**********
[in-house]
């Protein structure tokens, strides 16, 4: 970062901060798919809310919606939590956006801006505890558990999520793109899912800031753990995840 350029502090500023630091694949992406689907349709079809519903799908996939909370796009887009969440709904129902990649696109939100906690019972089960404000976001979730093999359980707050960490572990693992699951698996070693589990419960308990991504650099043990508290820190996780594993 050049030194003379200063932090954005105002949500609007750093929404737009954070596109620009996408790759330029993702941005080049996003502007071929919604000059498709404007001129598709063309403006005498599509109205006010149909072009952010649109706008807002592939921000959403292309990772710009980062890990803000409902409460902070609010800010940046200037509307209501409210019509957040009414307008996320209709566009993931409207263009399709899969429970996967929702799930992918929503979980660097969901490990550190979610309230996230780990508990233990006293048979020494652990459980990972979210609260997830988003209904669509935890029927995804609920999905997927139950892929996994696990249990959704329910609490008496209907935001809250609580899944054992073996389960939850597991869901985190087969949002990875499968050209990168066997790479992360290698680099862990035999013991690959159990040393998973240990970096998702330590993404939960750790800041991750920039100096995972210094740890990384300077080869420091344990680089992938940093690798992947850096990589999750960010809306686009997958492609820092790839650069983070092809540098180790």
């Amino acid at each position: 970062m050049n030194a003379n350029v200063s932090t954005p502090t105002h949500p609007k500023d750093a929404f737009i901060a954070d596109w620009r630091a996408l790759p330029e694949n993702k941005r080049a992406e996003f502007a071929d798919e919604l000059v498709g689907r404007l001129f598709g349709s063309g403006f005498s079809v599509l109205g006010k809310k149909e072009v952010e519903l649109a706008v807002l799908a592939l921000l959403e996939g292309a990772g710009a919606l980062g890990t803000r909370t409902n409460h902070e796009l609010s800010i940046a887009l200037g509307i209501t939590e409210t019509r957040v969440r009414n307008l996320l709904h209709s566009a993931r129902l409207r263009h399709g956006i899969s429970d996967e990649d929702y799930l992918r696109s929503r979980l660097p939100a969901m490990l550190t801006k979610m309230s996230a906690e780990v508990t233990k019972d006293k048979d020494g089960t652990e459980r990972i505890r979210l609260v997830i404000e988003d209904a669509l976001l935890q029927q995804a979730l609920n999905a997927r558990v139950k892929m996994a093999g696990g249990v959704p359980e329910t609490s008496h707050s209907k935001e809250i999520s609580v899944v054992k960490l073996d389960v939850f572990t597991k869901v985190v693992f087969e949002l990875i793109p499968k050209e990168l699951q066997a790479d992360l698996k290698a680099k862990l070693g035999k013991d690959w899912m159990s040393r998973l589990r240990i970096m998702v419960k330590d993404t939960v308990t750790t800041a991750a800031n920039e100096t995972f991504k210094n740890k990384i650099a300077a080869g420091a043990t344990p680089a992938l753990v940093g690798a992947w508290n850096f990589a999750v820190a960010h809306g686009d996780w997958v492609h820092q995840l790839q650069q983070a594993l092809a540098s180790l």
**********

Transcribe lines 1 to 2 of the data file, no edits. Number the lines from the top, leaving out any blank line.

[in-house]
């Protein structure tokens, strides 16, 4: 970062901060798919809310919606939590956006801006505890558990999520793109899912800031753990995840 350029502090500023630091694949992406689907349709079809519903799908996939909370796009887009969440709904129902990649696109939100906690019972089960404000976001979730093999359980707050960490572990693992699951698996070693589990419960308990991504650099043990508290820190996780594993 050049030194003379200063932090954005105002949500609007750093929404737009954070596109620009996408790759330029993702941005080049996003502007071929919604000059498709404007001129598709063309403006005498599509109205006010149909072009952010649109706008807002592939921000959403292309990772710009980062890990803000409902409460902070609010800010940046200037509307209501409210019509957040009414307008996320209709566009993931409207263009399709899969429970996967929702799930992918929503979980660097969901490990550190979610309230996230780990508990233990006293048979020494652990459980990972979210609260997830988003209904669509935890029927995804609920999905997927139950892929996994696990249990959704329910609490008496209907935001809250609580899944054992073996389960939850597991869901985190087969949002990875499968050209990168066997790479992360290698680099862990035999013991690959159990040393998973240990970096998702330590993404939960750790800041991750920039100096995972210094740890990384300077080869420091344990680089992938940093690798992947850096990589999750960010809306686009997958492609820092790839650069983070092809540098180790």